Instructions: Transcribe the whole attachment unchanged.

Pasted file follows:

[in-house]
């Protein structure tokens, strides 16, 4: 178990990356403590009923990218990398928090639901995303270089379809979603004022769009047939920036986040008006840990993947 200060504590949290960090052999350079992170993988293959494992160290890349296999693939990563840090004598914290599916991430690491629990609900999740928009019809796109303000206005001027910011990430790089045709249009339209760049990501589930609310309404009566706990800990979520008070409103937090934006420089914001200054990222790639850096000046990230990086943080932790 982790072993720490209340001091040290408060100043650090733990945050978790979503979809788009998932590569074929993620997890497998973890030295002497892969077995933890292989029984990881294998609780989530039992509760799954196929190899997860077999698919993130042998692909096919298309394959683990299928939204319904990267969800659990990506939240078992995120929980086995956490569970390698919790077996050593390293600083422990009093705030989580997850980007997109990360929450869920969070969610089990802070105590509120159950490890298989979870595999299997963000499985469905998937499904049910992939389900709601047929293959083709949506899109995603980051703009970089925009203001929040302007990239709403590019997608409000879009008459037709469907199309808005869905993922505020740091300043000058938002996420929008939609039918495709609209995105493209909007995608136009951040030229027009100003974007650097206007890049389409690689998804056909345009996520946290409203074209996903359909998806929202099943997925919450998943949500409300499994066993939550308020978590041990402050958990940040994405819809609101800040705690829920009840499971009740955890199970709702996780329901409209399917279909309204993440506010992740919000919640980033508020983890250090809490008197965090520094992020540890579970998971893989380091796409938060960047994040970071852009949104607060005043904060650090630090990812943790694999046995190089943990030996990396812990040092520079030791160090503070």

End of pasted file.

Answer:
[in-house]
């Protein structure tokens, strides 16, 4: 178990990356403590009923990218990398928090639901995303270089379809979603004022769009047939920036986040008006840990993947 200060504590949290960090052999350079992170993988293959494992160290890349296999693939990563840090004598914290599916991430690491629990609900999740928009019809796109303000206005001027910011990430790089045709249009339209760049990501589930609310309404009566706990800990979520008070409103937090934006420089914001200054990222790639850096000046990230990086943080932790 982790072993720490209340001091040290408060100043650090733990945050978790979503979809788009998932590569074929993620997890497998973890030295002497892969077995933890292989029984990881294998609780989530039992509760799954196929190899997860077999698919993130042998692909096919298309394959683990299928939204319904990267969800659990990506939240078992995120929980086995956490569970390698919790077996050593390293600083422990009093705030989580997850980007997109990360929450869920969070969610089990802070105590509120159950490890298989979870595999299997963000499985469905998937499904049910992939389900709601047929293959083709949506899109995603980051703009970089925009203001929040302007990239709403590019997608409000879009008459037709469907199309808005869905993922505020740091300043000058938002996420929008939609039918495709609209995105493209909007995608136009951040030229027009100003974007650097206007890049389409690689998804056909345009996520946290409203074209996903359909998806929202099943997925919450998943949500409300499994066993939550308020978590041990402050958990940040994405819809609101800040705690829920009840499971009740955890199970709702996780329901409209399917279909309204993440506010992740919000919640980033508020983890250090809490008197965090520094992020540890579970998971893989380091796409938060960047994040970071852009949104607060005043904060650090630090990812943790694999046995190089943990030996990396812990040092520079030791160090503070």